Matthew Day Jackson’s large scale wall piece August 6, 1945 documents the date that the US dropped the ‘Little Boy’ atomic bomb on Hiroshima. However the charred topographical map depicted by the artist is that of Hamburg, ‘the Hiroshima of Germany’, which underwent its own large-scale bombing campaign in 1943. By overlaying these two World War II events, one in text and the other in image, Jackson recalls both individually but overlays them in such a way that their destruction becomes synonymous.
7. Use art to curate your home
Kenneth Noland (1924-2010), Amend, 1979. Acrylic on shaped canvas. Estimate: £150,000-200,000
A well-curated art collection can be used to promote a single aesthetic in your home — whether you’re aiming for opulent drama, or show-stopping brights. If they follow your chosen style, any artworks can comfortably sit side by side — allowing you to forge a collection that spans artists and decades.
Like an elegant little black dress or a crisp white shirt, there is nothing more sophisticated than the fashion runway’s perennial dress code of black and white. Artists, like designers, know: the minimal aesthetic never fails.
David Ostrowski, F (A thing is a thing in a whole which it’s not), 2014. Acrylic and lacquer on canvas. Estimate: £30,000-50,000
After a terrible fire that had destroyed his life’s work, David Ostrowski went back to the foundations of painting and reduced his colour palette. Letting his canvases reflect the environment of their making, Ostrowski bases his practice on the proliferation of chance — allowing ‘errors’ and ‘imperfections’ to stick to fresh paint.
8. Don’t be afraid to follow the crowd
Jeff Elrod, Pilot, 2012. Acrylic, enamel and tape on canvas. Estimate: £40,000-60,000
A number of contemporary artists have quickly attracted a global audience — and for good reason. Don’t be afraid of following a trend. Andy Warhol is good proof that 15 minutes of fame can last a lot longer.
Jeff Elrod was able to develop and define his own style, moving his painting into the realm of digital. Similar to Albert Oehlen’s recent series, Elrod uses computer software to draw his imagery that he then renders onto the canvas and often by hand, using acrylic paints and airbrush, reworking into a final composition.
Jonas Wood is a prime example of how the market can constantly grow in support of young talent. Last season, the market looked kindly on those collectors who had believed in the young modernist painter four years ago. After some groundbreaking results, Wood has become a widely desired name — though estimates for his works remain, for the moment, tantalisingly accessible: a savvy buy for any contemporary collector.
9. Use your art to holiday
Tim Noble & Sue Webster, Vicious, 1999. 98 fuchsia SIRIO type reflector caps, lamps with holders, foamex and electronic sequencer. Estimate: £70,000-100,000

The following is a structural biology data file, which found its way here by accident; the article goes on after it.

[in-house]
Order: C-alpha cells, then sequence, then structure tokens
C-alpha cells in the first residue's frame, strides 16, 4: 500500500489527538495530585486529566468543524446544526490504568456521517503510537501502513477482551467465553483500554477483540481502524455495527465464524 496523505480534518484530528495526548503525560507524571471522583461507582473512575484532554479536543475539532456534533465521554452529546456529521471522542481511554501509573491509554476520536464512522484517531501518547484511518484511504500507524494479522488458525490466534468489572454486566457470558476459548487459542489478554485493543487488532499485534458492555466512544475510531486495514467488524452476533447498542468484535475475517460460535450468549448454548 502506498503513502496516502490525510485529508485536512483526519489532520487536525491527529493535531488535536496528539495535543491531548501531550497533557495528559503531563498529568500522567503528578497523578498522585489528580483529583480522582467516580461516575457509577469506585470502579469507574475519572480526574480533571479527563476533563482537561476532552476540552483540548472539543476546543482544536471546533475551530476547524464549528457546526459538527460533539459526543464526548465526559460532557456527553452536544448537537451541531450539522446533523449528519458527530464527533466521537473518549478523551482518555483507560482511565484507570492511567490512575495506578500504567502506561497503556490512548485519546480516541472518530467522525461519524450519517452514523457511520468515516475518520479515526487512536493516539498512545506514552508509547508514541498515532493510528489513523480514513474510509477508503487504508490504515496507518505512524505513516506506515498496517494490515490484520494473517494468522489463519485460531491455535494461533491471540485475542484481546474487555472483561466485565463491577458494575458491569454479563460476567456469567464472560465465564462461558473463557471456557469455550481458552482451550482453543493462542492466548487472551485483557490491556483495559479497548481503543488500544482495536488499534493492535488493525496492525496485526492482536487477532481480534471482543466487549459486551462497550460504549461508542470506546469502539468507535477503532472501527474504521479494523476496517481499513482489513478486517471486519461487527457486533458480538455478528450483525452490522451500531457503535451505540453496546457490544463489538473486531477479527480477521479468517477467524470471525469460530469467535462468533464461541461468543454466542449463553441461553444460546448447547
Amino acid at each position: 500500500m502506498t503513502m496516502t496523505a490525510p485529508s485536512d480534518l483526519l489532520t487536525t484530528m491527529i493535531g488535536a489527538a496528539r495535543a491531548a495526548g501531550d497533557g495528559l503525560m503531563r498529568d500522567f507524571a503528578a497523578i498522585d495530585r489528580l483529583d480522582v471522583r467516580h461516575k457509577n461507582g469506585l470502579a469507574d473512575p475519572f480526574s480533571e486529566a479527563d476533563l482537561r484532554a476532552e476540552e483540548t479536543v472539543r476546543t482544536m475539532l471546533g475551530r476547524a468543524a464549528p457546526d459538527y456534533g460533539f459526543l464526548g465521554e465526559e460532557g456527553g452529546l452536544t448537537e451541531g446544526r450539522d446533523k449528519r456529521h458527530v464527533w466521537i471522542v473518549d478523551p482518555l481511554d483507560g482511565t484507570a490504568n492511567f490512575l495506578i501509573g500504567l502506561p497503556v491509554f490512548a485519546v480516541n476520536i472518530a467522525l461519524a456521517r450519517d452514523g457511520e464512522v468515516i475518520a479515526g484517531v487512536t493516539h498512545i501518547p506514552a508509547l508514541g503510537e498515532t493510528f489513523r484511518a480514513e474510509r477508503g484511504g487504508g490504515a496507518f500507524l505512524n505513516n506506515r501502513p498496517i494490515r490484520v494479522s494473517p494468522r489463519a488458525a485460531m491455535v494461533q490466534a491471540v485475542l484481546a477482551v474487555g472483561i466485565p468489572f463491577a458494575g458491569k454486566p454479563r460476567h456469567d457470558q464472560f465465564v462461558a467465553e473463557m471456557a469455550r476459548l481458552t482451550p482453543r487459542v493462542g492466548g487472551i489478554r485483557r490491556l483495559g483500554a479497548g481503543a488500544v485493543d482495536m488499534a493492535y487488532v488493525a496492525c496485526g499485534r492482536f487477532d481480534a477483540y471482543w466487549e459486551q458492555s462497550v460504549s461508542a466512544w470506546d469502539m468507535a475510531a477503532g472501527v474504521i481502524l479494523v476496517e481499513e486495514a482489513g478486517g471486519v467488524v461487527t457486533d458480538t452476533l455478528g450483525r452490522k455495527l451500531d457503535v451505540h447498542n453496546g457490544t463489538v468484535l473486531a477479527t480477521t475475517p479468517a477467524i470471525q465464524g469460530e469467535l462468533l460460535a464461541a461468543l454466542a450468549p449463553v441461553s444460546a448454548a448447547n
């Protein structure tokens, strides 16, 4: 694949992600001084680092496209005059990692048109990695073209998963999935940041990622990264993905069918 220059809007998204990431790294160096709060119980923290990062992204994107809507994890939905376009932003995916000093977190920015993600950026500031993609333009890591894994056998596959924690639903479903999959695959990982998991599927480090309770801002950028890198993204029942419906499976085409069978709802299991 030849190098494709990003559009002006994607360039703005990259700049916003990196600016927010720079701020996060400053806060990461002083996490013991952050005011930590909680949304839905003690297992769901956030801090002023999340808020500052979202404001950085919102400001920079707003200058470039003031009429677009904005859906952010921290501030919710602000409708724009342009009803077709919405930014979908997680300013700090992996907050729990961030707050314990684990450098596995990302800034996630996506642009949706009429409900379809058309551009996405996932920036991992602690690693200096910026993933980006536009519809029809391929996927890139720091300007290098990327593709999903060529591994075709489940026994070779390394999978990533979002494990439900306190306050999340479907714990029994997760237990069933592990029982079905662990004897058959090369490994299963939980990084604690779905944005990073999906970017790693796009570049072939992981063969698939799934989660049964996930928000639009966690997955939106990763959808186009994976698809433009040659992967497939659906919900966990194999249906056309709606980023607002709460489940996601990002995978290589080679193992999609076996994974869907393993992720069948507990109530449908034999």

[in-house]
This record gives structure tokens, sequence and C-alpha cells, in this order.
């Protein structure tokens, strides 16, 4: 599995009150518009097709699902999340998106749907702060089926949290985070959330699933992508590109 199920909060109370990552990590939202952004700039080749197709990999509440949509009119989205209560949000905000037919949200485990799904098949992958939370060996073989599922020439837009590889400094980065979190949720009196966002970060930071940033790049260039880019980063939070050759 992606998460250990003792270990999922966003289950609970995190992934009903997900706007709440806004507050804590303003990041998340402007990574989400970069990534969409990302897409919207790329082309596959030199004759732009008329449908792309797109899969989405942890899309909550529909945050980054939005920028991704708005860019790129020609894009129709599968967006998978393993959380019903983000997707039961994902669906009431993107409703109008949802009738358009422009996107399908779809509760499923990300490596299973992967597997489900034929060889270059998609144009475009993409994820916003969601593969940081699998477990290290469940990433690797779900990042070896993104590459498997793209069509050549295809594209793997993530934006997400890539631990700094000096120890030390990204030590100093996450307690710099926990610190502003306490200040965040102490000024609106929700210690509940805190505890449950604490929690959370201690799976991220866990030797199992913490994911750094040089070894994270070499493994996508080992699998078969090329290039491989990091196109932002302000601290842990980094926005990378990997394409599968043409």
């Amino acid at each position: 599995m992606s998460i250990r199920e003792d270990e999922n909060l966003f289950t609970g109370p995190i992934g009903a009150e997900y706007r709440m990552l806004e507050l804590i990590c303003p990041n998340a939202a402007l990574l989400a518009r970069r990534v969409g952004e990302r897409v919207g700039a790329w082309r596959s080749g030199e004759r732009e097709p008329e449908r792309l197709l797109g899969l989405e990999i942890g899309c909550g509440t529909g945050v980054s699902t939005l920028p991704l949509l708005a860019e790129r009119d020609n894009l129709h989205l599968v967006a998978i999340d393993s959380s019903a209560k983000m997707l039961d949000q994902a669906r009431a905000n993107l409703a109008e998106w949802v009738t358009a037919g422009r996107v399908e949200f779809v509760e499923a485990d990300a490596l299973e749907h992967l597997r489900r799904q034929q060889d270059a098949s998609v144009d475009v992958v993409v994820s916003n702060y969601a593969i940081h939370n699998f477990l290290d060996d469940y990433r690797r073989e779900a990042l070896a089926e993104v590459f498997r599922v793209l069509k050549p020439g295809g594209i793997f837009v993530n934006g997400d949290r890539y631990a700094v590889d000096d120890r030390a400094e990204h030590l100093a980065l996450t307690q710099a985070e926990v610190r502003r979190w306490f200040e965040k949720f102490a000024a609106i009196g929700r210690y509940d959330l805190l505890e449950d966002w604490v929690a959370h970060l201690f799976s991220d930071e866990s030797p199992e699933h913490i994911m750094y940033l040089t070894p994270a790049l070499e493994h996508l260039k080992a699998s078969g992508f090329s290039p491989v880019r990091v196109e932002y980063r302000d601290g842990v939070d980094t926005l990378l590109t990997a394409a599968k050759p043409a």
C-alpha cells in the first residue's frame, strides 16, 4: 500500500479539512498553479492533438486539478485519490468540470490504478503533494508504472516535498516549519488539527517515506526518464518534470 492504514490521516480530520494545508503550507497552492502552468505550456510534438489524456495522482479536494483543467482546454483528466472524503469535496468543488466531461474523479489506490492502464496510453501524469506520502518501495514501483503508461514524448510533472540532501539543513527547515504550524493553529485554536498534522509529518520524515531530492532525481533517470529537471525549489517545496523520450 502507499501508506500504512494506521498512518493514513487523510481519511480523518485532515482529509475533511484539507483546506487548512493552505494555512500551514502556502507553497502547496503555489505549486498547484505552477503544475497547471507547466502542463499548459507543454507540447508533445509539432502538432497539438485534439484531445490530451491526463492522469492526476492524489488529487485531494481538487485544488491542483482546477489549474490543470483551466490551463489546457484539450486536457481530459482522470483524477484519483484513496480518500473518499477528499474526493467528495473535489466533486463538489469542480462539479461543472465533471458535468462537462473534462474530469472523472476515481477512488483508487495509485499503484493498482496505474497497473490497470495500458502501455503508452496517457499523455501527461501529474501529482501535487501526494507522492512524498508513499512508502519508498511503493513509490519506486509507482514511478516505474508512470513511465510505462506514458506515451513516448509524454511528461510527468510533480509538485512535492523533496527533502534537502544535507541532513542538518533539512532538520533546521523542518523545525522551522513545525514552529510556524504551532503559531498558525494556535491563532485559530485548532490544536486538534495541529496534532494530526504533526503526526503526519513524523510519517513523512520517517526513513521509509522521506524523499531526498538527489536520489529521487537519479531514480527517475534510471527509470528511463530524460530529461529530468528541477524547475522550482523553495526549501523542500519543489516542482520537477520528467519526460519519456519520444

A good work of art can transport you — temporarily removing you from the daily grind of the city to more distance, exotic climes.
Inspired by the glitzy lights of the Las Vegas strip, Tim Noble and Sue Webster’s Vicious communicates the experience of the neon-lit procession among the desert-wasteland of Nevada.
From one of the artist’s key early series, Jean Dubuffet’s Trois Palmiers was realised following the artist’s travels in the Sahara desert. The charming gouache is a perfect for those looking to capture the mood of holidays past.
Similarly, Sherrie Levine’s tropical bird in Loulou references more exotic climes — and is also an endearing reference to Loulou from Gustave Flaubert’s Un Coeur Simple. Along with works works as David Hockney’s My Mother with a Parrot, 1973-74, or Julian Barnes’s iconic novel Flaubert’s Parrot, 1984, Levine’s Loulou pays homage to Flaubert’s legacy.
When Friedrich Kunath moved to the beach-filled Los Angeles from his native Germany, he became inspired by the psychedelic soul sounds of summer music. In Almost Summer, droplets of rain in the air clear to reveal the cheerful promise of better weather.
10. Think off the wall
Alexander Calder (1898-1976), Untitled, circa 1954. Sheet metal, brass, wire and paint. Estimate: £100,000-150,000
Art isn’t just about painting. Sculpture can provide an exciting alternative to painting, taking art from the walls to create a statement that fills a room.
Produced from the beginning of the 20th century, Alexander Calder’s iconic mobiles were hugely influential in the development of kinetic art. Today, these delicate works hang across the world — from Paris’s UNESCO headquarters to the former reception room of Peggy Guggenheim’s Venice residence. Moved by the most delicate of air currents, they are pieces that — unlike a painting — have the capacity to constantly evolve, filling a space with an ever-changing event.
11. Classical remix
Tom Wesselmann, Study for Still Life with Blonde, 1999. Oil on canvas. Estimate: £120,000-180,000
Consider buying contemporary art as a way to update old masters — whilst still referencing some of the forms of production that have been important throughout art history. Contemporary artists love revisiting traditional art historical subjects, offering a cool new twist to our favourite classics. From Greco-Roman statuary to an old master reclining nude through to the time-honoured still-life, contemporary artists have modernized centuries-old themes.
For more features, interviews and videos, visit Christie’s Daily